If you’re pulled over and investigated for DUI, you may find yourself soon wondering: “Why is the officer waving this pen in front of my face? Why is this taking so long? Aren’t I doing good for not moving my head?”
The Horizontal Gaze Nystagmus test (“HGN”) is a field sobriety evaluation which has been the subject of many scientific studies.
Georgia courts have given their stamp of approval to this test as an accurate tool in determining a subject’s level of impairment and, further, whether they are a less safe driver. The National Highway and Traffic Administration (“NHTSA”) sets forth specific training guidelines for officers on how to administer HGN – guidelines which must be substantially adhered to, at the threat of the test being thrown out of evidence in the State’s case-in-chief.
When the officer waves that pen in front of your face – it can be any stimulus, even his or her finger – they are looking for nystagmus, or an involuntary jerking of the eyeball as it tracks horizontally or vertically. This jerking can be brought on by a litany of factors, one of which is alcohol consumption. The more intoxicated you are, the more pronounced the nystagmus will be. You cannot control whether your eyeballs jerk. This is an involuntary, mechanic reaction that you are not conscious of.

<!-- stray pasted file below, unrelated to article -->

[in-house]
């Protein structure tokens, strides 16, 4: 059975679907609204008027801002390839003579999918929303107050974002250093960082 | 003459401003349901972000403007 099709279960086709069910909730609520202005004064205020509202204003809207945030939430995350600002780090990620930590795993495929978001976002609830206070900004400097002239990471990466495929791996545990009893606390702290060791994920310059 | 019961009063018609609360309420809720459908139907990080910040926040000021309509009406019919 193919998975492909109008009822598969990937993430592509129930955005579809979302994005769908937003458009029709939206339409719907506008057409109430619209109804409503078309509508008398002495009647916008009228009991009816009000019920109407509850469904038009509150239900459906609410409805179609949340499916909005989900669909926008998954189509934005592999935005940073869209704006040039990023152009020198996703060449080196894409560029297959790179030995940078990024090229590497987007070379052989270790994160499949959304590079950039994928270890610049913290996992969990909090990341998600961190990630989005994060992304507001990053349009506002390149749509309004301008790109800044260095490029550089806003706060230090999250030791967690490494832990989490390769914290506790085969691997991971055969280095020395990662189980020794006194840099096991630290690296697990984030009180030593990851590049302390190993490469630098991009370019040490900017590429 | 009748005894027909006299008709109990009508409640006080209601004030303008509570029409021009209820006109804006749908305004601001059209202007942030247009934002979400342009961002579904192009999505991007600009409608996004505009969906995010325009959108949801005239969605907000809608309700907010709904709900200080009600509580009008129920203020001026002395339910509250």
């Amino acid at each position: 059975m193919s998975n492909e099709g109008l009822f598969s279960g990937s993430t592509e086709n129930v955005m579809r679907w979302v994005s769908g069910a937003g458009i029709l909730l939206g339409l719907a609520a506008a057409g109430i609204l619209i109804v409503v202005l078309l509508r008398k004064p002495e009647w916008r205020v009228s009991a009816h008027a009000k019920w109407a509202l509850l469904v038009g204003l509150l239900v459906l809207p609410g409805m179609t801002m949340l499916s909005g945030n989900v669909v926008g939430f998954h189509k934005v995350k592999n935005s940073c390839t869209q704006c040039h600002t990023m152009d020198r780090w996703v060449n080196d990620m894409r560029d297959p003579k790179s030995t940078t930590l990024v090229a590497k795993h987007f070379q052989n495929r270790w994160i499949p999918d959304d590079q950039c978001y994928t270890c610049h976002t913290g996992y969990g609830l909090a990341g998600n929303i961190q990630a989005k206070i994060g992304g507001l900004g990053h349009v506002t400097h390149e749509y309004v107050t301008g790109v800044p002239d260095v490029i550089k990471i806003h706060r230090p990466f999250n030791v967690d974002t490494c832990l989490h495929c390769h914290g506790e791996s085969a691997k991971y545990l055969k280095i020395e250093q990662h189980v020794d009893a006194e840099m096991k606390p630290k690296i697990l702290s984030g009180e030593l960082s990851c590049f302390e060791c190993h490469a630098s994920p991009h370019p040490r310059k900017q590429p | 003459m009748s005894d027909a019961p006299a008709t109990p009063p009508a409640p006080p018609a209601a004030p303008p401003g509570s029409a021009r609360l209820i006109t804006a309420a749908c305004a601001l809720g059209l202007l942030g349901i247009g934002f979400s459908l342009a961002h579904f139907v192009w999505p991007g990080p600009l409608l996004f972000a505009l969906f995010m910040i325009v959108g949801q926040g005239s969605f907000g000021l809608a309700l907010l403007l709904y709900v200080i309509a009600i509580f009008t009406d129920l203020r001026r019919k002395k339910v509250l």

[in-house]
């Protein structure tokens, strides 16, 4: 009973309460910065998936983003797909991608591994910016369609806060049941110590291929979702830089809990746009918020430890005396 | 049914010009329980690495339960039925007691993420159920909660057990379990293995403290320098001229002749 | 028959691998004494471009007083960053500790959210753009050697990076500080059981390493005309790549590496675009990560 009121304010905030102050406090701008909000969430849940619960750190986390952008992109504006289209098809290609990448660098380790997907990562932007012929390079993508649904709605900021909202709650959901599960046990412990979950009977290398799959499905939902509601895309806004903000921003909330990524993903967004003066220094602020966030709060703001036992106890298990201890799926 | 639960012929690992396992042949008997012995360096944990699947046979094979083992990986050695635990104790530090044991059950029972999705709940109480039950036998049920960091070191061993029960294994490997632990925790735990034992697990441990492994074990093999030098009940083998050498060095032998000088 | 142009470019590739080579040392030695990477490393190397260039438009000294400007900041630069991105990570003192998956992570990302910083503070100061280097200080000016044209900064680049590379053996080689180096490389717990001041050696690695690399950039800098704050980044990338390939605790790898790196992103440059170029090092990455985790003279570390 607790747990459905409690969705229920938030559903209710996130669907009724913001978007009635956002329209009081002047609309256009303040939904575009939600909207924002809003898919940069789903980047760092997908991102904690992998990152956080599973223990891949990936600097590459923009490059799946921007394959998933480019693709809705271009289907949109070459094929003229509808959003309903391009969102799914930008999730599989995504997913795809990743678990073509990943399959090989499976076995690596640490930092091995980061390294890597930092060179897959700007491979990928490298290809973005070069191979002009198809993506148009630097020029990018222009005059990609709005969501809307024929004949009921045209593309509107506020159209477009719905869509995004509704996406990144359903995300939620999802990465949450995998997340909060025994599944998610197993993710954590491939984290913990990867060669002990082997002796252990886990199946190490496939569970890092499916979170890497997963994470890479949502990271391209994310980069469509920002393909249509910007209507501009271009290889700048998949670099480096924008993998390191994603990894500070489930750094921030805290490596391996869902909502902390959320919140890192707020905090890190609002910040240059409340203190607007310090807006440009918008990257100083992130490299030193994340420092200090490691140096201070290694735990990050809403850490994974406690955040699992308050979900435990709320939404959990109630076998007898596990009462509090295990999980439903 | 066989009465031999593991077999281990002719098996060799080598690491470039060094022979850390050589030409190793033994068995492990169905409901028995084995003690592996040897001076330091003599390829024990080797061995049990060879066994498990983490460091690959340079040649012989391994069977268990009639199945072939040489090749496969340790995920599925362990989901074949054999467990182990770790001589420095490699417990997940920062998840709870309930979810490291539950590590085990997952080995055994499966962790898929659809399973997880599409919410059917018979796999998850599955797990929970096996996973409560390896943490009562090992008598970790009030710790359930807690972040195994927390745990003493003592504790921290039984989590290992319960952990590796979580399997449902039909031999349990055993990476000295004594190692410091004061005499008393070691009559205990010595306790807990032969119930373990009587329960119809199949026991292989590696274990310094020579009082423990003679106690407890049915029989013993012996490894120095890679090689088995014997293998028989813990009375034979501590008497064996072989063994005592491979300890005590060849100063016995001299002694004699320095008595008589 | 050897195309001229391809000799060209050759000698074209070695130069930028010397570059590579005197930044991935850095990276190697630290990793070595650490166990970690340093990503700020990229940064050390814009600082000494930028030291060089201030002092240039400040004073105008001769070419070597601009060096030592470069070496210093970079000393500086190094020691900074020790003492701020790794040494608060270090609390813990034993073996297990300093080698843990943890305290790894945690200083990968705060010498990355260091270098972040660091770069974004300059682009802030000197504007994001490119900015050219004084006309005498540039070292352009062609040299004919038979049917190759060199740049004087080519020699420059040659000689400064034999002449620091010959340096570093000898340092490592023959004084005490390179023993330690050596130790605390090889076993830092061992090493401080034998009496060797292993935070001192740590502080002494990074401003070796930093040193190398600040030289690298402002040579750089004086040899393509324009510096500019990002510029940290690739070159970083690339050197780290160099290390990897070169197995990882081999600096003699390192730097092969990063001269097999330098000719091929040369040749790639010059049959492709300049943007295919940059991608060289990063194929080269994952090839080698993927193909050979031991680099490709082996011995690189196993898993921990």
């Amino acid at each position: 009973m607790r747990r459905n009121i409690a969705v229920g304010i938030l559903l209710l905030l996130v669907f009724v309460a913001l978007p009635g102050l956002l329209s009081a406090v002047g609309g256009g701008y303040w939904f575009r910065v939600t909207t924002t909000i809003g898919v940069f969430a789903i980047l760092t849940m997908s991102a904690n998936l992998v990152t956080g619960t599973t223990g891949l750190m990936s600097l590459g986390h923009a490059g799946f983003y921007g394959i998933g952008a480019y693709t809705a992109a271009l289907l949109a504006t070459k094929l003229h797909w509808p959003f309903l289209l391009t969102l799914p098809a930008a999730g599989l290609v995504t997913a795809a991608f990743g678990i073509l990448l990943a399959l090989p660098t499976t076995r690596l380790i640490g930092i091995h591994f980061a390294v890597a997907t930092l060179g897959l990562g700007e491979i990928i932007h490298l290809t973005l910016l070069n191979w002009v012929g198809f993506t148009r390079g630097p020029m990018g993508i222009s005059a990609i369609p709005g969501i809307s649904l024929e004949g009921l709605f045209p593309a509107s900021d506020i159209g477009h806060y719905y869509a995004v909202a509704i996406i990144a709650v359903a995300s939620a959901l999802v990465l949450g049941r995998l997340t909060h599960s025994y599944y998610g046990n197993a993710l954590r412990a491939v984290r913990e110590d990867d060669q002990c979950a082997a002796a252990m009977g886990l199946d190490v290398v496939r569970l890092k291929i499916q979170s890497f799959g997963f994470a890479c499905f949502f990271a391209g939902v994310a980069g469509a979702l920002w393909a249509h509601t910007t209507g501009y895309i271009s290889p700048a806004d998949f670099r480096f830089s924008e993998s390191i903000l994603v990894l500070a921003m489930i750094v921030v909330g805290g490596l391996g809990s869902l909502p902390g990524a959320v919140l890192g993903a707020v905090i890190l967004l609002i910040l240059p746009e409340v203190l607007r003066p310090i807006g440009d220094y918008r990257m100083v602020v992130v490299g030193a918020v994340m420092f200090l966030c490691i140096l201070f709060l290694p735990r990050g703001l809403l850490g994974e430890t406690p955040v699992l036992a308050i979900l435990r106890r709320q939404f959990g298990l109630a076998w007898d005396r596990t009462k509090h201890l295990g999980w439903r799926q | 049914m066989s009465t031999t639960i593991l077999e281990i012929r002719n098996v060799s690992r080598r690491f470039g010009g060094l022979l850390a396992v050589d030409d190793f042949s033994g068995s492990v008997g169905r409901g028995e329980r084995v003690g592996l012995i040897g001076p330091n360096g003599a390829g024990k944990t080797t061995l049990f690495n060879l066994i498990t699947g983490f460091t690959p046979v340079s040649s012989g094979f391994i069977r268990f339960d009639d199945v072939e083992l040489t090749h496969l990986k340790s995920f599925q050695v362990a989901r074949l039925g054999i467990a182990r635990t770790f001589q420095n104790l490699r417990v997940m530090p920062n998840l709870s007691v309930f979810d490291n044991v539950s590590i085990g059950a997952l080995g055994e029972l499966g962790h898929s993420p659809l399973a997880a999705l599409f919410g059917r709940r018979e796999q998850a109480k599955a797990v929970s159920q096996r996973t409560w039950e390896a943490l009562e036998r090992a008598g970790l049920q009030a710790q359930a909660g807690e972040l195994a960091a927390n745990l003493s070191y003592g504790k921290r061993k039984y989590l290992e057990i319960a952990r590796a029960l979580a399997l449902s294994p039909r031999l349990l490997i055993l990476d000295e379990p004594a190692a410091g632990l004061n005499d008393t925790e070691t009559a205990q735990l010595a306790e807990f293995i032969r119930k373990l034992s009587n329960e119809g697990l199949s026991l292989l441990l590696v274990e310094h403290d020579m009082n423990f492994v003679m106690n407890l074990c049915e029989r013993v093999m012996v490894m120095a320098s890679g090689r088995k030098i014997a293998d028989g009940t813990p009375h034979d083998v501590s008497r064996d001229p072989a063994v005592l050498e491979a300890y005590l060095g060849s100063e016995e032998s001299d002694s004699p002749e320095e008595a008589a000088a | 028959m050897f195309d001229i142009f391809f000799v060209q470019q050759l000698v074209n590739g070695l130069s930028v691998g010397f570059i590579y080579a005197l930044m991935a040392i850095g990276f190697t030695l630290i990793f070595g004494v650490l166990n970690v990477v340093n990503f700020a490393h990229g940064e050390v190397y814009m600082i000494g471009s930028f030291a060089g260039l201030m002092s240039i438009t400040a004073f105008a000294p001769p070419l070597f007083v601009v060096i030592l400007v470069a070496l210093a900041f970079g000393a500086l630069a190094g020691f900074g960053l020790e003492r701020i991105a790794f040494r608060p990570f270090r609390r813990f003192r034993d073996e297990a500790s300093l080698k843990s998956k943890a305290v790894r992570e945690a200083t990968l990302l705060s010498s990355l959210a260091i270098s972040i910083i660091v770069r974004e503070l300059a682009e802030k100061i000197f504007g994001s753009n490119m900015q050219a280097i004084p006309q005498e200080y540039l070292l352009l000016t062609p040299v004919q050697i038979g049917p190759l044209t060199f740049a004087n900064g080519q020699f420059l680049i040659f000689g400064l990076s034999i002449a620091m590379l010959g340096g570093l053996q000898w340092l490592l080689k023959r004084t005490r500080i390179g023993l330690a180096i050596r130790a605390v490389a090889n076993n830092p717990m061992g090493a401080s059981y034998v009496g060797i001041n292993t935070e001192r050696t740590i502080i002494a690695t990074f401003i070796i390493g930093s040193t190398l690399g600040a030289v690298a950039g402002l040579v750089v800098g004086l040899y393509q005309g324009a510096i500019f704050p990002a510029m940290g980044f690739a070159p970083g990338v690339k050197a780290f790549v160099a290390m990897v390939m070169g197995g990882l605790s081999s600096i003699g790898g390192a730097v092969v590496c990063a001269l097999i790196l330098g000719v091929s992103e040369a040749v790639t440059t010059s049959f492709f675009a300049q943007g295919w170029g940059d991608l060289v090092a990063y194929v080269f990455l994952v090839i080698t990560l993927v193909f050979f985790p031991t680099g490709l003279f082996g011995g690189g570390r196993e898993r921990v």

In order for this test to be admissible, the arresting officer must meet several requirements, one of which is to medically qualify you as a candidate for the test. People with neurological disorders, “lazy eye,” or have had a recent concussion or other head trauma are not good candidates for the test, as these are other causes of nystagmus. Further, there are specific space and time requirements for the officer’s stimulus. If he or she is too close to your head, too high above eye level, or if the stimulus moves too fast across your line of vision, the results may be compromised.
Prosecutors often rely heavily on this piece of evidence at trial, especially in refusal cases. Make sure you hire a defense attorney who will examine the officer’s administration of HGN under a microscope.